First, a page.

By Mai Shams El-Din
CAIRO: Prime Minister Essam Sharaf told jubilant protesters in Tahrir Square that he drew his legitimacy from the people.
“I was appointed by the Supreme Council of Armed Forces, but I came here to draw my legitimacy from you,” said Sharaf.
“My mission requires a lot of persistence and courage, and I am drawing this from you.”
Appointed on Thursday, Sharaf was yet to officially take his service oath.
He was assigned to form a new government after former PM Ahmed Shafiq resigned.
“Your demands are my duty and when I cannot meet them I will be here [among the protesters] not here [on the podium],” Sharaf told thousands of demonstrators in Tahrir.
The crowd chanted for the dismantling of the notorious state security services.
“I pray for a free Egypt,” he said. “I hope that one day opinions would be heard from outside the prison cells and the security of the citizens the main priority.”
“You did a great thing; rebuilding Egypt is even greater,” he added.
Sharaf has reportedly led a number of Cairo University professors that protested in Tahrir Square calling form former president Hosni Mubarak to fall.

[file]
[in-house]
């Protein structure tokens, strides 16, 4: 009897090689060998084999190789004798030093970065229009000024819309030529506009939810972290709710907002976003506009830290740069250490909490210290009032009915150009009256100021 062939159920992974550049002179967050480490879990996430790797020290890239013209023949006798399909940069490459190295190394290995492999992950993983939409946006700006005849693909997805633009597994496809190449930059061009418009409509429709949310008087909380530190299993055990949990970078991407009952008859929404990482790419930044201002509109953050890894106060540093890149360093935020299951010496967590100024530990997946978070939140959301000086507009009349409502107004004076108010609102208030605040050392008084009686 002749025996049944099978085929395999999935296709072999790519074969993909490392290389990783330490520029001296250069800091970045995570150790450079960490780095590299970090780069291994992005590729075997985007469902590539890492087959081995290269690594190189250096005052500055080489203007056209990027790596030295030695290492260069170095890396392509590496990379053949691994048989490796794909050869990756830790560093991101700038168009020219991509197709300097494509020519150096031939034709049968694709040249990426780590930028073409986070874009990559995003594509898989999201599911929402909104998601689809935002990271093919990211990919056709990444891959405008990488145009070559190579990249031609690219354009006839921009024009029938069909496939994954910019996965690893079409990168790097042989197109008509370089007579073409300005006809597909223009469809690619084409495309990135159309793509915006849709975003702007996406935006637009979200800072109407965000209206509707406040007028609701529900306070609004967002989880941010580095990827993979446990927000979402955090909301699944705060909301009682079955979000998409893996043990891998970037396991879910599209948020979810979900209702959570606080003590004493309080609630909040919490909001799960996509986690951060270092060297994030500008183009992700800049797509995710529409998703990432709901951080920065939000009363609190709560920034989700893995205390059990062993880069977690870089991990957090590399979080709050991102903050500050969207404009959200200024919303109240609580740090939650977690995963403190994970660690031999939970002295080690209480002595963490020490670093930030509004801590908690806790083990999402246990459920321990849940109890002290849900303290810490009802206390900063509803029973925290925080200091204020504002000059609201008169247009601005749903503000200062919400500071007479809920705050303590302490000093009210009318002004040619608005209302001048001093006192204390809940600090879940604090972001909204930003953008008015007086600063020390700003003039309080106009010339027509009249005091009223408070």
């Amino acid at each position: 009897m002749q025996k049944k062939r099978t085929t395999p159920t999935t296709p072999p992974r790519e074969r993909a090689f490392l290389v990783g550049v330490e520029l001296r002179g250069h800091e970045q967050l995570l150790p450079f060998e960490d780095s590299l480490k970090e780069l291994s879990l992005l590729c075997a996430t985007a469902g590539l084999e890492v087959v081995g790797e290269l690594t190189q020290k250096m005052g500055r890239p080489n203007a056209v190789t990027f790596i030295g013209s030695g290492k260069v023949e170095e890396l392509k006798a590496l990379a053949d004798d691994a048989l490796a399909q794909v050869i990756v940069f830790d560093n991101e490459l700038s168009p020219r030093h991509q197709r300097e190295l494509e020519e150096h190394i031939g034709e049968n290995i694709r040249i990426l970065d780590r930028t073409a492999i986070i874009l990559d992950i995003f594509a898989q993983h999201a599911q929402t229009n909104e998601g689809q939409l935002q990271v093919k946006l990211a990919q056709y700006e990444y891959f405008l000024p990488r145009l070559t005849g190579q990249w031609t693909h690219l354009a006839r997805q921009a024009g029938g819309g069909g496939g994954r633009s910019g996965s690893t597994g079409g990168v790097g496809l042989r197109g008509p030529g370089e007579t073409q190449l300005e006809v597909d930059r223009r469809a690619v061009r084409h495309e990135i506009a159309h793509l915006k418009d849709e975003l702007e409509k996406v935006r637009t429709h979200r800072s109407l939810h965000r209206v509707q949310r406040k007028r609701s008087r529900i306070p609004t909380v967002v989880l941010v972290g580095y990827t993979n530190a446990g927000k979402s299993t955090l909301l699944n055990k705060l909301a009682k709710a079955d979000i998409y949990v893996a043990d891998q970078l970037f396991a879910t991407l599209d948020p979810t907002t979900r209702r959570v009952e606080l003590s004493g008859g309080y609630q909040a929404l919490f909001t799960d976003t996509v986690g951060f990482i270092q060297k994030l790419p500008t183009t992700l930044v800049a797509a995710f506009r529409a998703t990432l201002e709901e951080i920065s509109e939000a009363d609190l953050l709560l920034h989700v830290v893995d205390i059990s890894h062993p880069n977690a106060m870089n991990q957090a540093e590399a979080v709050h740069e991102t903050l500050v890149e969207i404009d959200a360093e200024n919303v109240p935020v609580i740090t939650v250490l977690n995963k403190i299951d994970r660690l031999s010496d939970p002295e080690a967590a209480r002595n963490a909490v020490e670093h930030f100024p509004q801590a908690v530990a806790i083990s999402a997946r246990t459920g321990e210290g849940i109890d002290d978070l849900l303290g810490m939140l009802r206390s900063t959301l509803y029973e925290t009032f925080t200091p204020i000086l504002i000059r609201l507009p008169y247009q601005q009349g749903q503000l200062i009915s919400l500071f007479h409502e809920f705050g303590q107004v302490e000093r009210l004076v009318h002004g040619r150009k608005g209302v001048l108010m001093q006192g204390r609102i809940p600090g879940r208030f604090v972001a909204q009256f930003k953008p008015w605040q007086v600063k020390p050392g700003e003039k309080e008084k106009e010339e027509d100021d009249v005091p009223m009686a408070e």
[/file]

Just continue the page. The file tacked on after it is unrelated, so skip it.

Activists had listed his name among their suggestions for new ministers.
Following his appointment, protesters and online campaigns urged him to take his service oath in Tahrir Square. On Friday morning, the official Facebook page of the cabinet said he’d be in the Cairo square that was the epicenter of the demonstrations that toppled Mubarak.
He started his brief Friday speech by apologizing for praying inside the mosque and not with the masses in Tahrir; and if any of the military police that escorted him to the podium had pushed any of the people there.
“Salutes to the souls of the martyrs and injured people and we all appreciate their pains. May God bless them and bless everybody contributed to the success of this revolution,” he said.
Demonstrators asked Sharaf to recite the oath in front of them, but he did not.
“Finally, I ask for a minute of silence for the souls of our martyrs,” he said before being carried on demonstrators’ shoulders as he left Tahrir.